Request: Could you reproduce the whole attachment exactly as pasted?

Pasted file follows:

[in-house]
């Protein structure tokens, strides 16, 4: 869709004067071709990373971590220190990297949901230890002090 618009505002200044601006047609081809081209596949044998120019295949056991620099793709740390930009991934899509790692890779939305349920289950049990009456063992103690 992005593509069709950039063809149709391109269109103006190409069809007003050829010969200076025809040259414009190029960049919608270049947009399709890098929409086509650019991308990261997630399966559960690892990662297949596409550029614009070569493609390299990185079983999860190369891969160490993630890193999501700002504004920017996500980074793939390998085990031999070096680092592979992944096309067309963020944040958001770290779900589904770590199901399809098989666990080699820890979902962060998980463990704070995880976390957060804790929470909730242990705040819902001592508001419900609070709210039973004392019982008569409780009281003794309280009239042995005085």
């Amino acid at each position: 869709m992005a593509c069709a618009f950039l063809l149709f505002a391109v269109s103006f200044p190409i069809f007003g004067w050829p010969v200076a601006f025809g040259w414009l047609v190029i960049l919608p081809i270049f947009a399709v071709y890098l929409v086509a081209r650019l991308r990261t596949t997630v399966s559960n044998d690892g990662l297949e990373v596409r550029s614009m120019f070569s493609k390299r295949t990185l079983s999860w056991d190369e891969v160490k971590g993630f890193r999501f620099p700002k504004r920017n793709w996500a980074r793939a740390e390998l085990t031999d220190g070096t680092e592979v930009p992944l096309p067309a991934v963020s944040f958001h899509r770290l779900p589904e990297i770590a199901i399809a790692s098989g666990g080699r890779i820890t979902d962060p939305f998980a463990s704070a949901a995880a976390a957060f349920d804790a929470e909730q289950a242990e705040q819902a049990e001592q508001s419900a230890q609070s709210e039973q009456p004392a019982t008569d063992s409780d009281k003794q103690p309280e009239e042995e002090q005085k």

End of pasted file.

[in-house]
């Protein structure tokens, strides 16, 4: 869709004067071709990373971590220190990297949901230890002090 618009505002200044601006047609081809081209596949044998120019295949056991620099793709740390930009991934899509790692890779939305349920289950049990009456063992103690 992005593509069709950039063809149709391109269109103006190409069809007003050829010969200076025809040259414009190029960049919608270049947009399709890098929409086509650019991308990261997630399966559960690892990662297949596409550029614009070569493609390299990185079983999860190369891969160490993630890193999501700002504004920017996500980074793939390998085990031999070096680092592979992944096309067309963020944040958001770290779900589904770590199901399809098989666990080699820890979902962060998980463990704070995880976390957060804790929470909730242990705040819902001592508001419900609070709210039973004392019982008569409780009281003794309280009239042995005085």
């Amino acid at each position: 869709m992005a593509c069709a618009f950039l063809l149709f505002a391109v269109s103006f200044p190409i069809f007003g004067w050829p010969v200076a601006f025809g040259w414009l047609v190029i960049l919608p081809i270049f947009a399709v071709y890098l929409v086509a081209r650019l991308r990261t596949t997630v399966s559960n044998d690892g990662l297949e990373v596409r550029s614009m120019f070569s493609k390299r295949t990185l079983s999860w056991d190369e891969v160490k971590g993630f890193r999501f620099p700002k504004r920017n793709w996500a980074r793939a740390e390998l085990t031999d220190g070096t680092e592979v930009p992944l096309p067309a991934v963020s944040f958001h899509r770290l779900p589904e990297i770590a199901i399809a790692s098989g666990g080699r890779i820890t979902d962060p939305f998980a463990s704070a949901a995880a976390a957060f349920d804790a929470e909730q289950a242990e705040q819902a049990e001592q508001s419900a230890q609070s709210e039973q009456p004392a019982t008569d063992s409780d009281k003794q103690p309280e009239e042995e002090q005085k």